International conventions, treaties and agreements are instrumental in guiding the creation of national policies that aim to achieve goals aligning with international commitments. Policy drivers are not mutually exclusive, given the complexity of coastal blue carbon ecosystems and the number of benefits they provide it is natural for numerous drivers to exist.
Beyond the policies that relate to international frameworks, countries may also develop and implement national or subnational policies that are relevant to coastal blue carbon ecosystems. Unlike policies that relate to international frameworks, national policies may not make a direct reference to ‘blue carbon’, or may not discuss carbon sequestration potential of coastal blue carbon ecosystems, focusing instead on ecosystem services.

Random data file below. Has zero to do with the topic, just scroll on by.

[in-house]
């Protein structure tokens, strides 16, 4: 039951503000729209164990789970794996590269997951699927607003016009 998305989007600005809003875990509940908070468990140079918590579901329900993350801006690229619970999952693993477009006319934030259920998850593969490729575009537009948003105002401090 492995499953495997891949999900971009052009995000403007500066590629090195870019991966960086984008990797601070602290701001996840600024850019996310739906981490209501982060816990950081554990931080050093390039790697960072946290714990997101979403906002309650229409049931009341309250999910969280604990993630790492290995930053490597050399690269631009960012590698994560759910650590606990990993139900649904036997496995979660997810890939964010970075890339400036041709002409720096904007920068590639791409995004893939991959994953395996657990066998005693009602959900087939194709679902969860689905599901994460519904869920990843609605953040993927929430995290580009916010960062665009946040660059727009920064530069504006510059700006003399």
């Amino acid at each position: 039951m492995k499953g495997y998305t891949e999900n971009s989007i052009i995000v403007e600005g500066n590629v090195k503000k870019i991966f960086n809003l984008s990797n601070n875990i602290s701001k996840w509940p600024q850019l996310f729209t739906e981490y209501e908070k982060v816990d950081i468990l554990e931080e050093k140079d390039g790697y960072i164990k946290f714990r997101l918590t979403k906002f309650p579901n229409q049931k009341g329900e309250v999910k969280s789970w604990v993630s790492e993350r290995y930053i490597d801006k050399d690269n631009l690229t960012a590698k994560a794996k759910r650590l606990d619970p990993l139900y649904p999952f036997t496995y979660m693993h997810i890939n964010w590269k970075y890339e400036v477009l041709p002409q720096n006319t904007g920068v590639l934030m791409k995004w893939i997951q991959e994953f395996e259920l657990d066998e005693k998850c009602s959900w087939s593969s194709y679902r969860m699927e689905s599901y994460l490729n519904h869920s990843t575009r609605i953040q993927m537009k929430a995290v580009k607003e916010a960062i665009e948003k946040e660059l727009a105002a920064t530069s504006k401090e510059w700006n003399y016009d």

Governments looking to assess their national blue carbon policies may wish to apply the International Union for Conservation of Nature’s National Blue Carbon Policy Assessment Framework. The tool seeks to provide countries clear answers of whether and when climate and carbon related policies and mechanisms make sense for them, and how they can be aligned with existing coastal regulation and policies.